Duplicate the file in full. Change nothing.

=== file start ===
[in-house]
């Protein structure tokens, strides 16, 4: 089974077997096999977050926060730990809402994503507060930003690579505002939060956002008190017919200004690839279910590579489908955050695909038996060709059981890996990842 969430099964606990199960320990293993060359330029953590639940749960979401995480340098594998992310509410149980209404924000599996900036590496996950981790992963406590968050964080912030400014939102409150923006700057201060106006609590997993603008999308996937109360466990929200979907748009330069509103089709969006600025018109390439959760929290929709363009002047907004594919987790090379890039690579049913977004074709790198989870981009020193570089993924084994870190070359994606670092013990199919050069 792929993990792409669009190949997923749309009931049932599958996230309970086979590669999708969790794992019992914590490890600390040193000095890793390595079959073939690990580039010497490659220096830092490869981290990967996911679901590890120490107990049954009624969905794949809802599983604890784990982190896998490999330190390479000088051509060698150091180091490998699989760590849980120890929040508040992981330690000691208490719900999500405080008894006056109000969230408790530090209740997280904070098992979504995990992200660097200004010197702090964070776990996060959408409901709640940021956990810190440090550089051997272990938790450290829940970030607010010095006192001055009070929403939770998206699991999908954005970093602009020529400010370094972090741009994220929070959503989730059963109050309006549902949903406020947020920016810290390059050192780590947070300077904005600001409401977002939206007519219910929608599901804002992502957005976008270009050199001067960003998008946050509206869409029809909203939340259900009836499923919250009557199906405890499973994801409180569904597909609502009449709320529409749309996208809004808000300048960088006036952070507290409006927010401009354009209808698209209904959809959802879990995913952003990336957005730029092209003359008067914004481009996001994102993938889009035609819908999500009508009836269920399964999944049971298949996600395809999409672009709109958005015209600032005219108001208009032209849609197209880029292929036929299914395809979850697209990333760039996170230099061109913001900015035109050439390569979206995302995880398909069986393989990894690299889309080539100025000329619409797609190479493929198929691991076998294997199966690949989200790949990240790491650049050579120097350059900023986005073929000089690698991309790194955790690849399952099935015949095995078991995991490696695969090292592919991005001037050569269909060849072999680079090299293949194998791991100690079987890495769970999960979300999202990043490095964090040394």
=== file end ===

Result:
[in-house]
């Protein structure tokens, strides 16, 4: 089974077997096999977050926060730990809402994503507060930003690579505002939060956002008190017919200004690839279910590579489908955050695909038996060709059981890996990842 969430099964606990199960320990293993060359330029953590639940749960979401995480340098594998992310509410149980209404924000599996900036590496996950981790992963406590968050964080912030400014939102409150923006700057201060106006609590997993603008999308996937109360466990929200979907748009330069509103089709969006600025018109390439959760929290929709363009002047907004594919987790090379890039690579049913977004074709790198989870981009020193570089993924084994870190070359994606670092013990199919050069 792929993990792409669009190949997923749309009931049932599958996230309970086979590669999708969790794992019992914590490890600390040193000095890793390595079959073939690990580039010497490659220096830092490869981290990967996911679901590890120490107990049954009624969905794949809802599983604890784990982190896998490999330190390479000088051509060698150091180091490998699989760590849980120890929040508040992981330690000691208490719900999500405080008894006056109000969230408790530090209740997280904070098992979504995990992200660097200004010197702090964070776990996060959408409901709640940021956990810190440090550089051997272990938790450290829940970030607010010095006192001055009070929403939770998206699991999908954005970093602009020529400010370094972090741009994220929070959503989730059963109050309006549902949903406020947020920016810290390059050192780590947070300077904005600001409401977002939206007519219910929608599901804002992502957005976008270009050199001067960003998008946050509206869409029809909203939340259900009836499923919250009557199906405890499973994801409180569904597909609502009449709320529409749309996208809004808000300048960088006036952070507290409006927010401009354009209808698209209904959809959802879990995913952003990336957005730029092209003359008067914004481009996001994102993938889009035609819908999500009508009836269920399964999944049971298949996600395809999409672009709109958005015209600032005219108001208009032209849609197209880029292929036929299914395809979850697209990333760039996170230099061109913001900015035109050439390569979206995302995880398909069986393989990894690299889309080539100025000329619409797609190479493929198929691991076998294997199966690949989200790949990240790491650049050579120097350059900023986005073929000089690698991309790194955790690849399952099935015949095995078991995991490696695969090292592919991005001037050569269909060849072999680079090299293949194998791991100690079987890495769970999960979300999202990043490095964090040394």